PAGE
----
Charles M. Blow
Last week I spoke at a seminary and graduate school in New York about the protests following the grand jury decisions in the Michael Brown and Eric Garner cases.
It was invigorating and inspiring to be among so many young people with so much passion about social justice, young people beginning to feel their power as change agents and brimming to exercise it by disrupting the status quo.
However, I couldn’t help noticing a disturbing sentiment echoed in a few of the questions about the value of voting. One gentleman even said something to this effect: “It doesn’t make a difference whom you put in office because the office is corrupt.”
I couldn’t disagree more. Voting is not some fruitless, patrician artifact from a bygone era. It is not for those devoid of consciousness and deprived of truth. It is an incredibly important part of civic engagement. No politicians are perfect, but neither are they all the same. The sameness argument is an instrument of deceit employed by the puppet masters to drive down the electoral participation of young idealists.
We don’t vote for people because they are the exact embodiment of our values, but because they are likely to be the most responsive to them.
Also, there has been too much blood spilled, too many bodies buried in the struggle to expand the franchise of voting in America for us to cavalierly shrug it off. And the effort to constrict the pool of eligible voters is too well organized and too well financed for anyone to see his or her vote as lacking value.
And yet, I do understand the bulging frustration that the political system can foster.
I understand the feelings of these young protesters who are chafing at our current representative democracy and yearning for — yelling for — more direct democracy in which “the people” make direct demands and direct decisions, possibly circumventing an admittedly polarized-to-the-point-of-paralysis federal legislative system.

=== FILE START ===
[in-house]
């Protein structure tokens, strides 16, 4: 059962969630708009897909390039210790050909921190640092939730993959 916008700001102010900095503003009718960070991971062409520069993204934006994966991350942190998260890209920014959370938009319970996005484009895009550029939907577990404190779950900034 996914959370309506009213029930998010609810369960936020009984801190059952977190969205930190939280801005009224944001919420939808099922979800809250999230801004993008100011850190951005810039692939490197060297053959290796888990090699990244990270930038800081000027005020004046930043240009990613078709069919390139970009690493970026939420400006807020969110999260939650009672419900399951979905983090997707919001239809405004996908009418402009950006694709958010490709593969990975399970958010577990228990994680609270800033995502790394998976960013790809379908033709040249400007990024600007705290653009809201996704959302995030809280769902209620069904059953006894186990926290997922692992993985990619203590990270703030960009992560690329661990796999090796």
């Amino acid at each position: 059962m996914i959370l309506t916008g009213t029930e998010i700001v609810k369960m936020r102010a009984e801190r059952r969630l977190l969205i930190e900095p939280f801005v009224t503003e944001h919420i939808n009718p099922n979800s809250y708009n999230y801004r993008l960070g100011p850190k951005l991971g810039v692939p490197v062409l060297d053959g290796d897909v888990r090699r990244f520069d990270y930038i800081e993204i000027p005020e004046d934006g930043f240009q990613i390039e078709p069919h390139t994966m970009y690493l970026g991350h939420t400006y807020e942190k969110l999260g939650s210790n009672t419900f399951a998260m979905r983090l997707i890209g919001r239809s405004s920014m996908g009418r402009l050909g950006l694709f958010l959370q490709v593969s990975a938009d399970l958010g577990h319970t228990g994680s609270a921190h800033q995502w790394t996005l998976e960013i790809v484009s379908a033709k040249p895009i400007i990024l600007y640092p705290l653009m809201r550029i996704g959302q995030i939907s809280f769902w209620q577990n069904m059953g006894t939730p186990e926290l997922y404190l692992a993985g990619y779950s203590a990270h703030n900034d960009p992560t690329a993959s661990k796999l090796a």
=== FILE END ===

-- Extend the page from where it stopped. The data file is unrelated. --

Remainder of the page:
Protests are a form of direct democracy.
But direct democracy works best at the local level, like town hall meetings. It is far more challenging and unwieldy when national policy changes are sought.
I understand the fundamental questions being raised in these protests and others. There is an emotional declaration: The system is broken. There is also a moral, philosophical question: Who are we?
Are we — or better yet, should we be — a nation that tortures detainees, or targets and kills American citizens with drones, or has broad discretion to spy on the American public? Should we be a country hamstrung over how to deal with millions of undocumented immigrants, or our gun violence epidemic, or our growing income inequality? Should we be a country that accepts bias in its criminal justice system, a country of mass incarceration and a country where so many young black men can be killed by the police?
Who are we?
That is a very real question. Who are we now and who do we aspire to be? Do we aspire to the ideas enshrined in our founding documents? Do we truly believe the Declaration of Independence?
“We hold these truths to be self-evident, that all men are created equal, that they are endowed by their Creator with certain unalienable Rights, that among these are Life, Liberty and the pursuit of Happiness. That to secure these rights, Governments are instituted among Men, deriving their just powers from the consent of the governed.”
If so, then we must do as the Dr. Rev. Martin Luther King Jr. exhorted this nation to do in his Mountaintop speech: “Be true to what you said on paper.”
King continued: “somewhere I read of the freedom of assembly. Somewhere I read of the freedom of speech. Somewhere I read of the freedom of press. Somewhere I read that the greatness of America is the right to protest for right.”
He read those things in the First Amendment of the Constitution.
America is still straining, against corporatist, elitist, exclusionary forces, to be true in practice to what is clearly written on paper. Representative democracy is not a perfect form of government. It can be fragile and subject to corruption, the only guard against which is unwavering vigilance. But it is a grand idea, exquisite because of its fragility, and deserving of every effort to make it more perfect.
Who are we? We are America — impossibly strong, illogically optimistic, eternally hopeful. This is a laboratory in which one of the greatest experiments in human history is still underway. We can be whoever we want to be, dare to be, dream of being.
We are the young people in the streets, who shout out and die-in for the right to be treated equally and to live freely. We are people who must know that the voice and the vote are mutual amplifiers, not mutually exclusive.
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